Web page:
How to Avoid Problems with New Home Construction in Austin
The article below is in this morning’s Austin Statesman. It outlines the frustration some new home owners are having in a subdivision in Hutto, with their less-than-one-year-old homes. The problem in this case, stems from the use of prefab roof trusses. But there are a couple of other issues which I am reminded of, and of which I believe every new home buyer should be aware.
First, ALWAYS, ALWAYS have your new home inspected by your own third party inspector.
I wrote about this in an August 2005 blog article. Hire a good inspector and have it inspected at the three major phases of completion. If you are buying a completed new home, have a regular inspection performed as you would any other home.
Second, don’t trust the Texas Residential Contruction Commission process to bring remedy to any probelms you may have.
I personally cancelled a project with a builder last month because the builder, among other things, wanted the warranty and mediation process, should it be needed, to be entirely controlled by the TRCC process and refused to change the language in the construction contract to accomodate my concerns. I said “no way” and we walked. For more information about the consumer rippoff that is the so-called consumer TRCC consumer protection laws, read this article.
Finally, don’t buy cheap starter homes in outskirt areas of Austin. I say this over and over again in this blog and to buyers we deal with, mostly because I think those homes are poor investments. But it’s also the case that any product mass produced quickly, whether it’s a home or a car or anything else, is likely to have a higher percentage of problems. Be very careful purchasing mass produced homes built fast by cheap labor.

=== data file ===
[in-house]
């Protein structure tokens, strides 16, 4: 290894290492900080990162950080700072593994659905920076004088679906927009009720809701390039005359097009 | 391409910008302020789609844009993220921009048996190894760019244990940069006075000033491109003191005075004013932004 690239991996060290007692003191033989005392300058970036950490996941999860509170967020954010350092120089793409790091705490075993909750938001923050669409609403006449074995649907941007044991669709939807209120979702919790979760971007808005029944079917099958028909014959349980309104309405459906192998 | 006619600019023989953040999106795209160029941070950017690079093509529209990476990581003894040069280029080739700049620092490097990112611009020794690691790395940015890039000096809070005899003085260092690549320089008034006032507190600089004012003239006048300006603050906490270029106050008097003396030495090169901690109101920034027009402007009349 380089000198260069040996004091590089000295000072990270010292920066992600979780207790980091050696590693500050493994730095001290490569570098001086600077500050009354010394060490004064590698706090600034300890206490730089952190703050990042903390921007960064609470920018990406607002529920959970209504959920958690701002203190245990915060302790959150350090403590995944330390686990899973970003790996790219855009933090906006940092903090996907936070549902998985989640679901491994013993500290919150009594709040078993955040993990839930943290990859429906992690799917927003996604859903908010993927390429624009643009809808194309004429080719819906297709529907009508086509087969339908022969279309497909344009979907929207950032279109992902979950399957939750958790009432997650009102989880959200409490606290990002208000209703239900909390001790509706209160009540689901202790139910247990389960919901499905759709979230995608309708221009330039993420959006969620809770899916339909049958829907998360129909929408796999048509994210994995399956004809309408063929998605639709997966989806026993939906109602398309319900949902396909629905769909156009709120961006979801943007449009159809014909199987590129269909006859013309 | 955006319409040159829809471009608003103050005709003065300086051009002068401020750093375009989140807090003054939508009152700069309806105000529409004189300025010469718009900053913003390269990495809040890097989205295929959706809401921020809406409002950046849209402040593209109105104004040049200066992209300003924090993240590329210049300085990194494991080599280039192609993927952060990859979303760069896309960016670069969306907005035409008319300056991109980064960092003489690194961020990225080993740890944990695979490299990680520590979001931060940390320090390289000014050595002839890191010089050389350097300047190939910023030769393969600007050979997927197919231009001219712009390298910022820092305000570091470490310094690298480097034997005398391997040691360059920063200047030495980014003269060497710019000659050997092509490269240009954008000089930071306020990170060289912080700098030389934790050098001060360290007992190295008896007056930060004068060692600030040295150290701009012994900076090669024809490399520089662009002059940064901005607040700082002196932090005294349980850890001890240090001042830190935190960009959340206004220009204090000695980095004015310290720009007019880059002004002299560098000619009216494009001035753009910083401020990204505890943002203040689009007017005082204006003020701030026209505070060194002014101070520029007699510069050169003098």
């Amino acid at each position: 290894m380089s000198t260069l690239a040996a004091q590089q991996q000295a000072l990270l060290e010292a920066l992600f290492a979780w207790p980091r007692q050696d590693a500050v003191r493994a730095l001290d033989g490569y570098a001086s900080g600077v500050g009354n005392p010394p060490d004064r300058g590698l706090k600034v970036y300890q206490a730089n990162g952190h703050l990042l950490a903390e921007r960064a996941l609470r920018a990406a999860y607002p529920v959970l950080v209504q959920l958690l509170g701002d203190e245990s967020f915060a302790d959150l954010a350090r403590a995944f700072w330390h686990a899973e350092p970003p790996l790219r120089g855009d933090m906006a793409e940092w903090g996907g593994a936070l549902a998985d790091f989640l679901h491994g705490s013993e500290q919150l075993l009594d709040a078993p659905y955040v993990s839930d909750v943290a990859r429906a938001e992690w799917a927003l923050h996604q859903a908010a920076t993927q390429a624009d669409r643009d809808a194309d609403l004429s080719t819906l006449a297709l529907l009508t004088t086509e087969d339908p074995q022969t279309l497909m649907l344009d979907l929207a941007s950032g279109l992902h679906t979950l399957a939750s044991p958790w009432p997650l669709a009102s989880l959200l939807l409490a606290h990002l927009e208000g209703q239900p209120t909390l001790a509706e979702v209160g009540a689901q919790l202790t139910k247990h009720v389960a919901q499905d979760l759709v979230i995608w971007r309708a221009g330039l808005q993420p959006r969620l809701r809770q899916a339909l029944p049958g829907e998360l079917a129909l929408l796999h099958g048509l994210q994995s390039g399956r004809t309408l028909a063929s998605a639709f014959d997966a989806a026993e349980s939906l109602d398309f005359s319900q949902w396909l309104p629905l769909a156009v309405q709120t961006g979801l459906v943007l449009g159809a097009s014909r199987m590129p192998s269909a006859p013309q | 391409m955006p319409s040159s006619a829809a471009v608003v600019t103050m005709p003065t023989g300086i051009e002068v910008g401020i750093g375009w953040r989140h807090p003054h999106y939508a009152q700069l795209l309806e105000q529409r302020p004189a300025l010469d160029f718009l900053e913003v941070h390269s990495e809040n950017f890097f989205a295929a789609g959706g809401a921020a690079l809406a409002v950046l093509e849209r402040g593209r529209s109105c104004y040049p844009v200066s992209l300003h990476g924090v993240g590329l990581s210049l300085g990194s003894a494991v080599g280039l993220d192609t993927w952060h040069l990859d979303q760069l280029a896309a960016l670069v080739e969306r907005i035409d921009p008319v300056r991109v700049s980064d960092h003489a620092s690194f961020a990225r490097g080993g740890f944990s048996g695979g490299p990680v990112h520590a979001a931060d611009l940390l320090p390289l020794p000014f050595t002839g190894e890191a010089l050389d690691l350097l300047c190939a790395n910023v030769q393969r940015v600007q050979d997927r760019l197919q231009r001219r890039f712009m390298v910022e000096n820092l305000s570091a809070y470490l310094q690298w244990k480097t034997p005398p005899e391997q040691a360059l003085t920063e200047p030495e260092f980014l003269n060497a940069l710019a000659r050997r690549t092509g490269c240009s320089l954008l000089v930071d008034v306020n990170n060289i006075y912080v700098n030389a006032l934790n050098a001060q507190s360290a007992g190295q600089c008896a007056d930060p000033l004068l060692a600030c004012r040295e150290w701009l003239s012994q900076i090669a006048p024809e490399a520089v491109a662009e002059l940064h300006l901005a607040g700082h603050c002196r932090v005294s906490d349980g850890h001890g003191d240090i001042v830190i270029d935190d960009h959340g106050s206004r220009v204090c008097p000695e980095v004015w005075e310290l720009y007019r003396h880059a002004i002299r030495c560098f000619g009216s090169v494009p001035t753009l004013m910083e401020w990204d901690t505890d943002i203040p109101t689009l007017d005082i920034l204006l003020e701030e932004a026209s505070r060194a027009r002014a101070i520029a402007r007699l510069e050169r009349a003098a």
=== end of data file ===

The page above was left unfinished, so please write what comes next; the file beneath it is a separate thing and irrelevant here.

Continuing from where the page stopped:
The article is below.
New homes create headaches for homeowners
Several homes in Williamson County have defects. Builder is making repairs, but homeowners say that’s not enough.
Monday, March 05, 2007
HUTTO — Problems with Sean Bourke’s new home started with what he calls “small stuff.” Pools of water gathered in the driveway. Chunks of limestone broke off the outside walls. Heat stopped flowing to the upstairs bedrooms.
New neighborhoods such as Bourke’s, the Legends of Hutto subdivision, are common in Hutto. In the past five years, 3,855 houses have sprouted in this city that was home to only 1,250 people seven years ago.
The street Bourke lives on is quiet and friendly, and many of the homes are barely a year old. But he’s had enough of the problems in his new home.
Now, he and his neighbors say their home builder, Lennar Corp., told them that the roofs of their homes were attached too tightly, not giving the walls room to settle. The drywall is cracking and will have to be replaced.
Lennar representatives in Texas and its home base of Florida did not return repeated calls for comment last week. Austin Division President James Giddens also did not return calls for comment.
Dan McDowell, Hutto’s chief building inspector, said he knows of several Lennar homes in the HuttoParke and Legends of Hutto subdivisions that have the same roof problem, which he called a cosmetic one.
He said the builders are doing everything possible to fix the problem.
“This isn’t an issue of the roof is going to cave in,” he said.
The problem stems from a prefabricated roof truss that is attached to a house’s walls with screws or nails, McDowell said. On these homes, he said, too many screws were used, and cracks formed in the drywall.